emotional custom

In Karl Polanyi’s The Great Transformation, one of the key early chapter is entitled Habitation and Improvement. The chapter title is taken from a letter about the enclosures of common land in England. Polanyi takes this as an archetype of economic transformation: the enclosing of the commons by the Lords and, later, by the bourgeoisie in the Tudor period meant destroying old forms and destroying, literally, old houses, the huts of the tenantry. Polanyi grants that, in the end, the wool industry did develop England. Looked at purely in terms of economic growth, this was a triumph. But, as Polanyi points out, looked at from the viewpoint of the uprooted peasants, it was a disaster. However, the state, or the Crown, mitigated that disaster by slowing the process.

But the state could not play a similar role in the Industrial revolution. It could only play an opposite role, tearing down old laws to allow laissez faire free reign. Why? Polanyi claims that the machinery needed to produce commodities in the Industrial Revolution brought with it necessities that were socially transforming:

“But how shall this Revolution itself be defined? What was its basic characteristic? Was it the rise of the factory towns, the emergence of slums, the long working hours of children, the low wages of certain categories of workers, the rise in the rate of population increase, or the concentration of industries? We submit that all these were merely incidental to one basic change, the establishment of market economy, and that the nature of this institution cannot be fully grasped unless the impact of the machine on a commercial society is realized. We do not intend to assert that the machine caused that which happened, but we insist that once elaborate machines and plant were used for production in a commercial society, the idea of a self-regulating market was bound to take shape.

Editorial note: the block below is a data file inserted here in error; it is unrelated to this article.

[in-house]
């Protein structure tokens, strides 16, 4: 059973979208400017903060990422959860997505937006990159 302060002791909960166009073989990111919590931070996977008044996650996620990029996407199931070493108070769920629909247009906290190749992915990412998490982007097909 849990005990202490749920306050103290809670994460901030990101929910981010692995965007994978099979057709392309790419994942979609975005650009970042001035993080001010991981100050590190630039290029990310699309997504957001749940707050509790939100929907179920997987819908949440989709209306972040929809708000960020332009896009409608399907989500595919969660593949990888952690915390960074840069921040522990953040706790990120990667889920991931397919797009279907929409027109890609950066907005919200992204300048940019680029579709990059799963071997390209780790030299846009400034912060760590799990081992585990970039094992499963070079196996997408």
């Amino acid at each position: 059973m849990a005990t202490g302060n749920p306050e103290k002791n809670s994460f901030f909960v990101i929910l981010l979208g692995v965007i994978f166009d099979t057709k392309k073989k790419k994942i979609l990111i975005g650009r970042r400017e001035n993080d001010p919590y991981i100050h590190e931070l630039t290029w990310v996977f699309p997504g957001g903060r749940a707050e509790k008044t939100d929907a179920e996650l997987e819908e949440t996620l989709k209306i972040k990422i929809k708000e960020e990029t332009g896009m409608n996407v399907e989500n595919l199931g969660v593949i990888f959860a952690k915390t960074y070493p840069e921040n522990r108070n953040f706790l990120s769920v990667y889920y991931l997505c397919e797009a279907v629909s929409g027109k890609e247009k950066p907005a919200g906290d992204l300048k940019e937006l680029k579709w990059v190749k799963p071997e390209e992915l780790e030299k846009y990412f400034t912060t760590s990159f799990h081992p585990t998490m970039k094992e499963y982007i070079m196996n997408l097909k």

The use of specialized machines in an agrarian and commercial society must produce typical effects. Such a society consists of agriculturalists and of merchants who buy and sell the produce of the land. Production with the help of specialized, elaborate, expensive tools and plants can be fitted into such a society only by making it incidental to buying and selling. The merchant is the only person available for the undertaking of this, and he is fitted to do so as long as this activity will not involve him in a loss. He will sell the goods in the same manner in which he would otherwise sell goods to those who demand them; but he will procure them in a different way, namely, not by buying them ready-made, but by purchasing the necessary labor and raw material. The two put together according to the merchant's instructions, plus some waiting which he might have to undertake, amount to the new product. This is not a description of domestic industry or "putting out" only, but of any kind of industrial capitalism, including that of our own time. Important consequences for the social system follow.